I recently learned that there is another son that doesn't ask any questions. This is the Willfully Blind Son, who doesn't ask questions because of unwillingness to reconsider a prejudice.
The writer of the following article, which appeared in the New York Times Friday Erev Pesach, is surprised by a sign at a pet store, and she assumes that she has chanced upon some sort of absurdity. It must be either a joke or muddleheaded religious tomfoolery.
This is an intelligent woman, a person with a good liberal education. One would expect an erstwhile philosophy major to be curious about something foreign to her experience. But instead of seeking out an explanation, instead of simply asking a question- a question that any fifth grader at an Orthodox Jewish school could have answered- she prefers to hold fast to her prejudice.
Had she asked, the hypothetical child would have told her that there is are several verses in in the Bible, e.g., Exodus 12:19 and 13:7, that prohibit even possession of Chametz on Passover. A more advanced child would have said that we are not allowed to benefit from Chametz on Pesach, and feeding our pets is a benefit. The latter rule, though, is not explicit in the Torah, so it probably would be meaningless to her.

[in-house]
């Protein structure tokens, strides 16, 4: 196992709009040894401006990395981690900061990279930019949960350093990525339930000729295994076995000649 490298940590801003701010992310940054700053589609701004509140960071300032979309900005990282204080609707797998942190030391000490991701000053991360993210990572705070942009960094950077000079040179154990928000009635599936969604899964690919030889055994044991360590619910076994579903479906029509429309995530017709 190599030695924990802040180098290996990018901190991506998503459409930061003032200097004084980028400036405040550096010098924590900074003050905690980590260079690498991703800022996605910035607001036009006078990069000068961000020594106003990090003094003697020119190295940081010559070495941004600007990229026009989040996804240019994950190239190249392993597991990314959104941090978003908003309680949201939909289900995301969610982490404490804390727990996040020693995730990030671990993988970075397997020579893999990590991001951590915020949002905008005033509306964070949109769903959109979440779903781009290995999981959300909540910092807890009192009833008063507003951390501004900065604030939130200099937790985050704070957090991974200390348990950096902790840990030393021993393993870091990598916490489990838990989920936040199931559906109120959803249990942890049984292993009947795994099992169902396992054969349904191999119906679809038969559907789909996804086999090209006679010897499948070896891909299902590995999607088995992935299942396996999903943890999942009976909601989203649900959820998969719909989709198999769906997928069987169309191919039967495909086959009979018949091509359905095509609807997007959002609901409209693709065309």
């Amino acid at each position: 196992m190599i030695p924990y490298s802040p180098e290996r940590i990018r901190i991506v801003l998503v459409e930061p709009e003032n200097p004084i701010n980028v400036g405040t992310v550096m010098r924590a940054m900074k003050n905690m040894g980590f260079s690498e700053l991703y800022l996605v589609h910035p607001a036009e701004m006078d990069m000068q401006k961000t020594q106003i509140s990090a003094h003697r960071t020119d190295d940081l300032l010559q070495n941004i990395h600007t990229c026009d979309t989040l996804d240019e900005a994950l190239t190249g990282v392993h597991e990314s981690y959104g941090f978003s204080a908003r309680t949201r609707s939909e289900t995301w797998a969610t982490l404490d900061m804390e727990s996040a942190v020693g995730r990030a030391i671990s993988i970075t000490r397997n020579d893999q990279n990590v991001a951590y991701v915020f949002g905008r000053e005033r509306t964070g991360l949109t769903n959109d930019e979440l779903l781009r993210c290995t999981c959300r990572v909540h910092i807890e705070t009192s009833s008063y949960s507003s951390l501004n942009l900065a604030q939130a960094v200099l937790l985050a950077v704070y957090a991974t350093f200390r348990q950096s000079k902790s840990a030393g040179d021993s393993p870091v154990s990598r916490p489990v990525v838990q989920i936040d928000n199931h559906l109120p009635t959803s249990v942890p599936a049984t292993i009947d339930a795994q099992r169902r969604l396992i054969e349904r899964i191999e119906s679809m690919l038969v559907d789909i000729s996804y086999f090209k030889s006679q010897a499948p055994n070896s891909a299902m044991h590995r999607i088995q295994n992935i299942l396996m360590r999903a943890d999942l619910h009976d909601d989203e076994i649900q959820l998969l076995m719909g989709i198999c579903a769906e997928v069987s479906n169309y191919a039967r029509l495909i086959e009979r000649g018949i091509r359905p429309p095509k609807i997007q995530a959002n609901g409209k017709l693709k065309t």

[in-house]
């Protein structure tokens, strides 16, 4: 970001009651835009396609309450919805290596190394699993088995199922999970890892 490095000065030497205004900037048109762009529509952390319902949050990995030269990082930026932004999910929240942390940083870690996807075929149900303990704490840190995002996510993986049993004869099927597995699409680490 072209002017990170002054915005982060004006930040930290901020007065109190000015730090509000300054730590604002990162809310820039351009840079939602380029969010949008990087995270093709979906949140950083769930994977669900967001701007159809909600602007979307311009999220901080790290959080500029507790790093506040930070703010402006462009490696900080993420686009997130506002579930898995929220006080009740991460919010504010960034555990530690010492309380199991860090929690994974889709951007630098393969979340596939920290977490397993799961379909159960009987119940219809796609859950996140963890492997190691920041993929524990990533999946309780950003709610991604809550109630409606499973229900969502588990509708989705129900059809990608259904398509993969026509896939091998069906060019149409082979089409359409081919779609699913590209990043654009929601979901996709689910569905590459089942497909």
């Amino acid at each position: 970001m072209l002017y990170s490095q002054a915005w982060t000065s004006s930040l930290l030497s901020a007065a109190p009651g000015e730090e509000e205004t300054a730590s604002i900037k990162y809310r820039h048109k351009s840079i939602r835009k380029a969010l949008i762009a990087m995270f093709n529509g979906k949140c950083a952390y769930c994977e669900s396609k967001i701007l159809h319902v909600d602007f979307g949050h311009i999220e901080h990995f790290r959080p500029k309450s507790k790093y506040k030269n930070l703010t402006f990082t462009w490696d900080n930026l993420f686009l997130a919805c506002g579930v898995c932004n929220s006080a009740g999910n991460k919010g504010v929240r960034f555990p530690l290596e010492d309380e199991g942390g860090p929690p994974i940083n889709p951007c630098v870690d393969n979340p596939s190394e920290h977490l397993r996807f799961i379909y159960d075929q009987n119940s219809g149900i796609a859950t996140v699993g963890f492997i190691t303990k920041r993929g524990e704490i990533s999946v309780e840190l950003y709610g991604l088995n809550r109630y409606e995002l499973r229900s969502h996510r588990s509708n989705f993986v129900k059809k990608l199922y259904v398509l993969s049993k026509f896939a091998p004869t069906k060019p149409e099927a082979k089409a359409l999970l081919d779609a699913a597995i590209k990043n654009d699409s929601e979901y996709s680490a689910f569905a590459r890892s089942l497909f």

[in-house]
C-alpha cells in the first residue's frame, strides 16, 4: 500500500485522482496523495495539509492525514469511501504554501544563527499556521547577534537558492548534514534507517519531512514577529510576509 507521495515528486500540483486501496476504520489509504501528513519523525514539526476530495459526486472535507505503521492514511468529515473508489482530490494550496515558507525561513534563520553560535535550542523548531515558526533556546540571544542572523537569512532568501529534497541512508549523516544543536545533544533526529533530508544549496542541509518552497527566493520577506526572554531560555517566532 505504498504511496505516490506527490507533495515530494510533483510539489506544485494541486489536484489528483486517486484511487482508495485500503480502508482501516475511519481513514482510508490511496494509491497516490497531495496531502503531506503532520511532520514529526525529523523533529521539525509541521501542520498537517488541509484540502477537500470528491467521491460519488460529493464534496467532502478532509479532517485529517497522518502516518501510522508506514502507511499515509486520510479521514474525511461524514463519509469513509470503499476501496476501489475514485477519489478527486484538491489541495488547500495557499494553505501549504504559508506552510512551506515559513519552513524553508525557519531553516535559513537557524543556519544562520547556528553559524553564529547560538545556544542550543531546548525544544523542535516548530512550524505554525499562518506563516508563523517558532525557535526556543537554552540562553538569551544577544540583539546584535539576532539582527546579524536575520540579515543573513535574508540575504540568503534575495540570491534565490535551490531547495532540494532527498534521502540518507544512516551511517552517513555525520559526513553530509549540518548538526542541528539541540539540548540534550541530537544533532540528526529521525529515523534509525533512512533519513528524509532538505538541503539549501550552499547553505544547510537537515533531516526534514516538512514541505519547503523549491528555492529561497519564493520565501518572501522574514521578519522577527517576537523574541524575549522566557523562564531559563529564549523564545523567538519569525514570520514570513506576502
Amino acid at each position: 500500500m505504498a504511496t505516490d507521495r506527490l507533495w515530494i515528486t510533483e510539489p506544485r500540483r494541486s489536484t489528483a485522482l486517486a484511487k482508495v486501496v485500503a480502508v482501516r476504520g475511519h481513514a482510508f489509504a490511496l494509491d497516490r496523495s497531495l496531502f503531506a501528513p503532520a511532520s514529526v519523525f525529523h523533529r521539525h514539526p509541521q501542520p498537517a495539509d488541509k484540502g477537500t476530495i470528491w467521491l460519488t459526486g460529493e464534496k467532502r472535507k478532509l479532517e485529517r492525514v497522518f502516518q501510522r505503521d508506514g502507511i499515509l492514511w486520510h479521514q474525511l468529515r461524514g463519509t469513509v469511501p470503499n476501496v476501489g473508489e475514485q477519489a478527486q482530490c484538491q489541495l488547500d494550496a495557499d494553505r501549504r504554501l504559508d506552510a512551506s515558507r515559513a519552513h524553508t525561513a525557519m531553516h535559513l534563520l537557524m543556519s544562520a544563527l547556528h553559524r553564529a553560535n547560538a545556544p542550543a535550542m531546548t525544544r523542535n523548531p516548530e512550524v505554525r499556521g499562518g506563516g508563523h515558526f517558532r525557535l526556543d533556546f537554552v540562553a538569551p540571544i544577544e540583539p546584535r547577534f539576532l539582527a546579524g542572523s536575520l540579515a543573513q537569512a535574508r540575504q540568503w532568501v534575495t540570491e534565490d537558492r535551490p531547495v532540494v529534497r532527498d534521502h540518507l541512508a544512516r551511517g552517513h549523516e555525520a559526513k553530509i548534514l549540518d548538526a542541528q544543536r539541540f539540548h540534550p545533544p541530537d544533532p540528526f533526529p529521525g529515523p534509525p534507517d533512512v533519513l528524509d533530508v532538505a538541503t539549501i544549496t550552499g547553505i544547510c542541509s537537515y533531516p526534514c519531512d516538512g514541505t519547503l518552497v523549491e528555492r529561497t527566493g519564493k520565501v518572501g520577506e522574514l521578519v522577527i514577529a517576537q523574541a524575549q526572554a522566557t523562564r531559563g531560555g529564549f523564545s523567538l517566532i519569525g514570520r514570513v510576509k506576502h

But instead of asking, she prefers that it remain a joke, because a joke doesn't threaten her comfortable presumptions.
Keeping Your Pets Kosher for Passover
By JODI LISS
Petland Discounts on the Upper West Side of Manhattan.
Striped sunflower seedsSmall Animals
Dogs – Science DietNext sign: “Approved by the Chicago Rabbinical Council for Passover”
Cats – Science Diet
Dog Treats – Science Diet
How do you know your fish is Jewish? What are the signs?
Was your fish or bird born Jewish, or did they convert for your sake?
Does your dog know he’s Jewish? Does the cat?
Do your pets participate in the Seder?
Aren’t shrimp and oysters traif anyhow?
Is this for real, or did someone forget to take down the April Fool’s joke?
How did Chicago get so far ahead of New York on this?
There are still people who take the Torah very seriously, who make an effort to study and understand it in order to faithfully comply with both the letter and the spirit of the law. We've always been around, and we always will be.